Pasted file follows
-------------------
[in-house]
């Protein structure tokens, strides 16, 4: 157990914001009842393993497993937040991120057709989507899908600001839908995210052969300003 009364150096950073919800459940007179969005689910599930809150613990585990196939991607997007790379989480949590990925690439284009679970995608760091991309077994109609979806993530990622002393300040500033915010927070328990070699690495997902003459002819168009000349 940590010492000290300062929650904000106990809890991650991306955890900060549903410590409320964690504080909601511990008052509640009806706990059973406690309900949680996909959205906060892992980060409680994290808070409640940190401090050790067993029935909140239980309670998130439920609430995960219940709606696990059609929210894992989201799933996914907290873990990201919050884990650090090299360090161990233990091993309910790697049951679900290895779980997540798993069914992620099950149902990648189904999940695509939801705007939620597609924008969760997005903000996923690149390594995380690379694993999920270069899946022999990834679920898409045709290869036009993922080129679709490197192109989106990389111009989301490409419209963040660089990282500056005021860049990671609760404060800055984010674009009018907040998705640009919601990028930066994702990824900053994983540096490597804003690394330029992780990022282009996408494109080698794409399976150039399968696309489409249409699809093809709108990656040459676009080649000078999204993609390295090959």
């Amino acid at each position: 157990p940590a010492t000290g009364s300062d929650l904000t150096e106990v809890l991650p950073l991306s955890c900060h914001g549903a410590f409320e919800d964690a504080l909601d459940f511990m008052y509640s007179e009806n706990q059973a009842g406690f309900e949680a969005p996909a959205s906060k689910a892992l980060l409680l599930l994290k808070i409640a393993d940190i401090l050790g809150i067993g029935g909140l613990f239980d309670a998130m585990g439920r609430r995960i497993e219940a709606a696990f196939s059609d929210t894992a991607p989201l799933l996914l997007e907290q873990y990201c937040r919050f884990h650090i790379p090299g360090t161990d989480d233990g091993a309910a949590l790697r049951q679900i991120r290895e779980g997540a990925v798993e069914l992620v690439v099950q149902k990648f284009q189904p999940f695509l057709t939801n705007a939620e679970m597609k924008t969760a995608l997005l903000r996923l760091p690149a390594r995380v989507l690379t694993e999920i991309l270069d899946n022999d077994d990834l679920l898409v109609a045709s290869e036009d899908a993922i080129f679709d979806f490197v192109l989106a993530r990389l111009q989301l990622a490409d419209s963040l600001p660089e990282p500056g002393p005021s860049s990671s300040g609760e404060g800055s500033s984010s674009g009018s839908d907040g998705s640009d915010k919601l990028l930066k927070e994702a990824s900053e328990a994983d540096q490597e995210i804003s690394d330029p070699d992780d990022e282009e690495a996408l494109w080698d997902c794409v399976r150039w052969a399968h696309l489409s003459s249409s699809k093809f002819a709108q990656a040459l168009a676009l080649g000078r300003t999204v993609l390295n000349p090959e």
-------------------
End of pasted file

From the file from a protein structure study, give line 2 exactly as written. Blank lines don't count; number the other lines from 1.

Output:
């Protein structure tokens, strides 16, 4: 157990914001009842393993497993937040991120057709989507899908600001839908995210052969300003 009364150096950073919800459940007179969005689910599930809150613990585990196939991607997007790379989480949590990925690439284009679970995608760091991309077994109609979806993530990622002393300040500033915010927070328990070699690495997902003459002819168009000349 940590010492000290300062929650904000106990809890991650991306955890900060549903410590409320964690504080909601511990008052509640009806706990059973406690309900949680996909959205906060892992980060409680994290808070409640940190401090050790067993029935909140239980309670998130439920609430995960219940709606696990059609929210894992989201799933996914907290873990990201919050884990650090090299360090161990233990091993309910790697049951679900290895779980997540798993069914992620099950149902990648189904999940695509939801705007939620597609924008969760997005903000996923690149390594995380690379694993999920270069899946022999990834679920898409045709290869036009993922080129679709490197192109989106990389111009989301490409419209963040660089990282500056005021860049990671609760404060800055984010674009009018907040998705640009919601990028930066994702990824900053994983540096490597804003690394330029992780990022282009996408494109080698794409399976150039399968696309489409249409699809093809709108990656040459676009080649000078999204993609390295090959």